Reflections from OLIN’s Interns

OLIN's interns on a walking tour of New York City and Washington, DC

OLIN's interns on a walking tour of New York City and Washington, DC

OLIN’s 2012 interns possessed a remarkable level of creative talent and with enthusiasm, they brought fresh perspectives to the studio. OLIN’s ten-week internship program is built upon the studio’s legacy of teaching and mentorship and is designed to foster interns’ professional development as they work to fulfill their career goals.

 

From left to right: Kate Hayes, Jerome McLeod, Dana Williamson, Joshua Welsh and Agnes Ladjevardi

Below are some thoughts from this year’s interns on their experience working with OLIN’s studio.

Dana Williamson / Purdue University, 2013

“Now wrapping up my second month of my one year internship with OLIN, I can see how much of a teaching environment I have been lucky enough to find myself in. I’m learning to do things quicker and more accurate, something that benefits everyone. I feel part of a team and I can submerge myself in the work. The work is real, which also makes it more meaningful for a student. This experience has already taught me a great deal, and will no doubt affect my career, as well as view on landscape architecture. To be surrounded by such a rich array of minds and resources is a great opportunity and so I am looking forward to what else I will learn, as well as contribute to, during the rest of my time here at OLIN.”

Agnes Ladjevardi / The University of Pennsylvania, 2013

“Being an intern at OLIN has given me insight into how great it is to work in a collaborative design environment. Designing is a team effort, and it is also an expression of singular experiences. Charrettes at OLIN were particularly enriching moments of my internship in which disparate voices and ideas came together around a unifying vision that held ideas of environmental performance and civic responsibility at its core.”

Joshua Welsh / University of British Columbia, 2012

“At OLIN, I have been given the opportunity to work on several real-life projects, which responsibly question traditional land use patterns here in the United States, including: capping a highway to create parkland where there once was polluted airspace; building a public orchard and allotment gardens into the heart of a plan for a new brownfield site community; capturing 100% of rainwater on the site of a school burdened by the urban condition and transforming it into an amenity and teaching opportunity. Soon I will return to the University of British Columbia to complete my master’s degree with a reenergized hope that such necessary and noble projects are happening all around us. The trend needs to increase, but I am inspired to know there is momentum.”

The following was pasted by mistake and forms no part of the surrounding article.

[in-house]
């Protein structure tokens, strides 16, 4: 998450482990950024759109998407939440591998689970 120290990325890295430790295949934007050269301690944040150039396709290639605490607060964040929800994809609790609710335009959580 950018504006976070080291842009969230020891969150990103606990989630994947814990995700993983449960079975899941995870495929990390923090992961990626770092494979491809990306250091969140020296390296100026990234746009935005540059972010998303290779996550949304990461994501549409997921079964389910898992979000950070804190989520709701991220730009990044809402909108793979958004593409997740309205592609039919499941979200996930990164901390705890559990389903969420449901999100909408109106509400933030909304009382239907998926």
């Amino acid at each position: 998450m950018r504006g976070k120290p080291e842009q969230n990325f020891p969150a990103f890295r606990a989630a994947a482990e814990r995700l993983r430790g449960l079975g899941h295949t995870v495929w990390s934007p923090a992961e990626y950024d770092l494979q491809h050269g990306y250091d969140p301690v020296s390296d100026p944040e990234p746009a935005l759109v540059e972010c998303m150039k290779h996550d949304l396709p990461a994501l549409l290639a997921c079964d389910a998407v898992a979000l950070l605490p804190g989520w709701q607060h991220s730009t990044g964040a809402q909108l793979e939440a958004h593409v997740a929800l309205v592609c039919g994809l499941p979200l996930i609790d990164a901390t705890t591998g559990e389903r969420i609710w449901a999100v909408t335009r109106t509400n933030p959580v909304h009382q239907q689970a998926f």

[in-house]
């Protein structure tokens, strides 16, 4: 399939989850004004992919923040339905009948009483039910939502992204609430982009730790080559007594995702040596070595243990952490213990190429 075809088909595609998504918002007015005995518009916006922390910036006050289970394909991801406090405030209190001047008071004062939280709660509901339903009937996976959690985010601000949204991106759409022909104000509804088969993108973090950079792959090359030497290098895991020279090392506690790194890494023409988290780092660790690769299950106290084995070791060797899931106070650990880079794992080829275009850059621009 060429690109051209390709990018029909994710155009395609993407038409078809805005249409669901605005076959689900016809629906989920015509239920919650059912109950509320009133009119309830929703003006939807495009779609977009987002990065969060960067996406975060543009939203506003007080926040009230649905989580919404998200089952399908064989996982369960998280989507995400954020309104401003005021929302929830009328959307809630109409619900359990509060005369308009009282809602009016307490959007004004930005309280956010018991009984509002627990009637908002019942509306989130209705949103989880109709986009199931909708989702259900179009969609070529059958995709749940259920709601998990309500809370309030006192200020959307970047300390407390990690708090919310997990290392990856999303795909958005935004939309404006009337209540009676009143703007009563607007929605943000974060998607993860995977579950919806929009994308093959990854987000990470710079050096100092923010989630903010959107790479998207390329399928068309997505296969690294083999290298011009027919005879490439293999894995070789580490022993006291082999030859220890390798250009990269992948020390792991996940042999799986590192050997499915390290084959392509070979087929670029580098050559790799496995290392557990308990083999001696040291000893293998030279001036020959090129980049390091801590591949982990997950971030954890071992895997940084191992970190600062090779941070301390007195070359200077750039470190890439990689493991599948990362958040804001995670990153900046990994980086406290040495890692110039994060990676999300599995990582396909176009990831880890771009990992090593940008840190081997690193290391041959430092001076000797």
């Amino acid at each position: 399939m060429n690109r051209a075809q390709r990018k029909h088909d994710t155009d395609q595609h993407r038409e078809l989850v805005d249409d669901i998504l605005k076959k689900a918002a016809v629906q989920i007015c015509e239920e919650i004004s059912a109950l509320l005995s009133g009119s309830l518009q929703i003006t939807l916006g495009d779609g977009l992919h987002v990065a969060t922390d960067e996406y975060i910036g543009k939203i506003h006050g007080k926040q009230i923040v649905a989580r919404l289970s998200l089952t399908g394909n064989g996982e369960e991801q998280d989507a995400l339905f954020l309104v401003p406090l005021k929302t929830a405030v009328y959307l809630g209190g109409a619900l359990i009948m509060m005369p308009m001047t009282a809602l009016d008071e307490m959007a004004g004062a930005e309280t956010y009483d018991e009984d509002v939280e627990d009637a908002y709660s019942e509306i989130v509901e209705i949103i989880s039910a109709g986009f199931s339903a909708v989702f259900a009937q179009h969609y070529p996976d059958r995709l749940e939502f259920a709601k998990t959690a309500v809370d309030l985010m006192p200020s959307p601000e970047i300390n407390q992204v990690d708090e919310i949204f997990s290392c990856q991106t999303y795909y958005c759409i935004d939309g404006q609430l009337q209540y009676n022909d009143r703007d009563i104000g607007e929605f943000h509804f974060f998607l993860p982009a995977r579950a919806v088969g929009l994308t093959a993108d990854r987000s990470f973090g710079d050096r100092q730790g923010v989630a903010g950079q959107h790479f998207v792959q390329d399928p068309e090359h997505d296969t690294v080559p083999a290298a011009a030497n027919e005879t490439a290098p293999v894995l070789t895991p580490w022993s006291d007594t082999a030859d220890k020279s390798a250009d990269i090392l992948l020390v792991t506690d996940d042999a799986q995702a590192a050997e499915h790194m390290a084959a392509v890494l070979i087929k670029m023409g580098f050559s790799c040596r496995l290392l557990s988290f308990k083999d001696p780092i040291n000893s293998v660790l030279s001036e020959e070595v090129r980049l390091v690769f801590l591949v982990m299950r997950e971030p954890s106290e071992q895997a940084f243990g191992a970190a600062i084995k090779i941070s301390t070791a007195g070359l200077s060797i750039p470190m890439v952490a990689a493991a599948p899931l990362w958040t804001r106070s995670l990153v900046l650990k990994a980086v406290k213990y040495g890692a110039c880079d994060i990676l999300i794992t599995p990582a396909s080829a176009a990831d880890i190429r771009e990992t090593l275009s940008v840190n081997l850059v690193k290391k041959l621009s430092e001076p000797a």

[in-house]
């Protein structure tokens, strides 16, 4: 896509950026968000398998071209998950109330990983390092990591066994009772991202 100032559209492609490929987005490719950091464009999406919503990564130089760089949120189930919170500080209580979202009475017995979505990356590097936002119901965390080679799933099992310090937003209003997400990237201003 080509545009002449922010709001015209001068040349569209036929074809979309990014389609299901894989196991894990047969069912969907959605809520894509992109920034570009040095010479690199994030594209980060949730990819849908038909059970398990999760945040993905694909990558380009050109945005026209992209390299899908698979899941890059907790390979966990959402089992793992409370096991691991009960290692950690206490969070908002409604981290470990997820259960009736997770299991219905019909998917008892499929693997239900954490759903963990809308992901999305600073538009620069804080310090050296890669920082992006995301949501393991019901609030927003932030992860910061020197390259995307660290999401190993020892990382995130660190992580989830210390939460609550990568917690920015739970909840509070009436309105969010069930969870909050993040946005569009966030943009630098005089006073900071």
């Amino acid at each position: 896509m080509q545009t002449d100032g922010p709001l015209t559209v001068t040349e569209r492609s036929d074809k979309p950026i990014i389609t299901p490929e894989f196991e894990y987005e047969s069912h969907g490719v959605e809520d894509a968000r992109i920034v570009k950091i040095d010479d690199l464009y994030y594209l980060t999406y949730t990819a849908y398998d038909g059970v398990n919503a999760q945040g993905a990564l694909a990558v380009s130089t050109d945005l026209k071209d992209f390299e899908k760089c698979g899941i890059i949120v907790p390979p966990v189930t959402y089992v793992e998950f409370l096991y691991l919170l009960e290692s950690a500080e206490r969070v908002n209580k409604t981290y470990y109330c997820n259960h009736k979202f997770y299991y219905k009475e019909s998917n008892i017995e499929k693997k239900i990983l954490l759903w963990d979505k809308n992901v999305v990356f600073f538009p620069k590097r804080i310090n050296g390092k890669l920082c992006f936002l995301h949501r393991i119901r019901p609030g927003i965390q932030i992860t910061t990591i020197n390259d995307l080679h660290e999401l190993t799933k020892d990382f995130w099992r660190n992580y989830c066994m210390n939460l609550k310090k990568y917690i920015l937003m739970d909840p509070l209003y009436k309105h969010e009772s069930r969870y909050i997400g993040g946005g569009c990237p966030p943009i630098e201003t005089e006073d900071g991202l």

Kate Hayes / University of Virginia, 2013

“Coming from the University of Virginia, where the graduate landscape architecture program focuses on sustainable design and encourages the study of natural systems, I was anxious to learn how green infrastructure is applied in professional practice. Working directly with the Philadelphia Water Department, Steve Benz, OLIN’s Partner and Director of Green Infrastructure, and our client, I learned the value of building a convincing story. We used this process of narrative as a strategy to frame green infrastructure goals around the needs and desires of relevant stakeholders, and then implemented these goals through our design. The performance and aesthetic aspects of design should bear equal weight in landscape architecture. Aesthetically pleasing design has the opportunity to enhance these performative flows and help make green infrastructure and its processes visible to the public, but the narrative is essential to the process.”

Jerome McLeod / Temple University, 2014

“My experience as an intern with OLIN’s Marketing Department has enriched my education in multiple dimensions, with considerations in strategy, process, and appreciation for design. Knowing the artistry that’s involved with much of design, it can be hard to distinguish actual craft when it serves successful in its purpose. I find this especially true when design is experienced intuitively as it responds to our insensible needs. For this reason, it can be hard for some to appreciate the intention that goes into the process of OLIN’s mission to create places that enhance life. This is where I have found OLIN’s Marketing Department—and much of marketing inside design—to successfully interact, translate, and fulfill the purpose of craft to parties who would otherwise not recognize this.”

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